So the counsellor has to always be fighting against this. Clients will inevitably be drawn into the client role and the more they are the less effective the counselling will be. The more surface it will be. Sometimes I have clients, who when walking out the door at the end of a session will say, “Well that was no good as I don’t feel any better than when I walked in”. When that is said I know I have done good work in that session. They have in that instance rejected to good client role and are being real.
The highly rebellious client
So there you are, the counsellor sitting in front of a person, perhaps a teenager who is clearly in a rebellious frame of mind. How do you deal with such a person. It is unlikely they will be there voluntarily but have been sent to you by some one in some way.
So what are the options
1. You could tell them off. Give them a good talking to and tell them how they should act. This is useful in some circumstances and not others. If you do this you can get an escalation of the rebellion. If the person displays this rebellion obviously then they will do something like telling you to ‘fuck off’ and walk out of the room, never to be seen again. If they are sent by the courts for drug counselling (so its counselling or prison) then they are more likely to go silent and say very little, agree when they have to and not listen to a word you are saying.
Some may move into the conforming position when being told off. The telling off moves them from the RC to the CC. They move into an conforming position and will do what the person directing them says. For instance the counsellor may be telling them how bad it is to drink alcohol excessively and the client in essence agrees with this and resolves to stop drinking. This may work for some time. The problem is they will have a tendency to fall off the wagon because the motivation to not drink is coming from an adaptation not from a Free Child want. In most cases the success will be relatively short term because the Free Child of the client is not involved in the decision.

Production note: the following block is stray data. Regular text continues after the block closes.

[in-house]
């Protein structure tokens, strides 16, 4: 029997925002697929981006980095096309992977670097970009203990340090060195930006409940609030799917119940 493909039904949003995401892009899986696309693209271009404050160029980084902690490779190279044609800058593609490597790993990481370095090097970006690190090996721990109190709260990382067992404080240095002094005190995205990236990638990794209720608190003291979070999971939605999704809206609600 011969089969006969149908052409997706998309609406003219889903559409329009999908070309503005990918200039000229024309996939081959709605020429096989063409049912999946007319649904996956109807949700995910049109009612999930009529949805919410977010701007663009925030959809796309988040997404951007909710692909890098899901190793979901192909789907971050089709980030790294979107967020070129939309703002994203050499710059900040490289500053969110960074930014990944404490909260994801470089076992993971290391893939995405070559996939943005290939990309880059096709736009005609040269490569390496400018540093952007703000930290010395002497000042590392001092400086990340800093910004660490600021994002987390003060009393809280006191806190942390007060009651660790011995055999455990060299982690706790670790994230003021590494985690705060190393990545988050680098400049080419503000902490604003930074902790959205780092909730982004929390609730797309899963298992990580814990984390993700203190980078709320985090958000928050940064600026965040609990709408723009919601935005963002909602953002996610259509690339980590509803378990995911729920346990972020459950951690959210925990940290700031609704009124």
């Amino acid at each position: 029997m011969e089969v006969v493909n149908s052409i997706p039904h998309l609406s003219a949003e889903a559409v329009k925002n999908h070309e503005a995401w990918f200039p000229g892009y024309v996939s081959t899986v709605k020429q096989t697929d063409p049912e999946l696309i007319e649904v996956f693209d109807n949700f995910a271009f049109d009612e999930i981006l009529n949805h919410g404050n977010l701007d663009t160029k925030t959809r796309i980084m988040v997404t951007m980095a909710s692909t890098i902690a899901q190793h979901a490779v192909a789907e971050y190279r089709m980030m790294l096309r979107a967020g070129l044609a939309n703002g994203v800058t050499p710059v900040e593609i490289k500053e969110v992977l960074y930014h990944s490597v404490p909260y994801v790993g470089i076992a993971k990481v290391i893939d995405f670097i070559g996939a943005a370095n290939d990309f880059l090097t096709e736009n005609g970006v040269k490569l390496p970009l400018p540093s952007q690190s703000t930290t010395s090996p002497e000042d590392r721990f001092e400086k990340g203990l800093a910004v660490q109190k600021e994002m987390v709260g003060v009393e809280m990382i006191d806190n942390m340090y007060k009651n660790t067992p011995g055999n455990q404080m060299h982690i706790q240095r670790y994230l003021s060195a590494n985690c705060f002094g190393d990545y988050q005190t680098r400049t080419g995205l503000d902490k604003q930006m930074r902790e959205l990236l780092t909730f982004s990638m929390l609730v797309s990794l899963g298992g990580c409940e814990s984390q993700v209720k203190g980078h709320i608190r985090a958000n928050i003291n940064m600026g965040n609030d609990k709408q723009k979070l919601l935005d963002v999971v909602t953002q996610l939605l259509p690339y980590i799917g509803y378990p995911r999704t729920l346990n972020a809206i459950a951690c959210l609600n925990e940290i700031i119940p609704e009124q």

For those who have a long history of drug dependency then this realistically is probably the best (only) solution. The drug user finds some person or system who will regularly reinforce the Conforming Child adaptation to no alcohol and drug use. AA is an example of this approach, others can use religious organisations for the same goal. I have heard argument against this that the person is simply giving up an addiction alcohol and becoming addicted to say “Born Again christianity”. My response to that is, so what? Its much better to be addicted to religion than it is to alcohol. The difficulty is if the person begins to drift away from the organisation then the risk of relapse significantly increases. However some can use this CC response to stay alcohol free for long periods of time and thus seems a reasonable solution to me.
2. You could suck up to the rebellious client. This counsellor tries to become the client’s ‘friend’. They go to their level and may delight in their ‘crimes’ or misdeeds in order to try and get the client on side. The counsellor may adopt some of the same language and try and play with the client to win them over. To my mind this is the least successful approach and eventually the client just gets bored with it all and very little is achieved.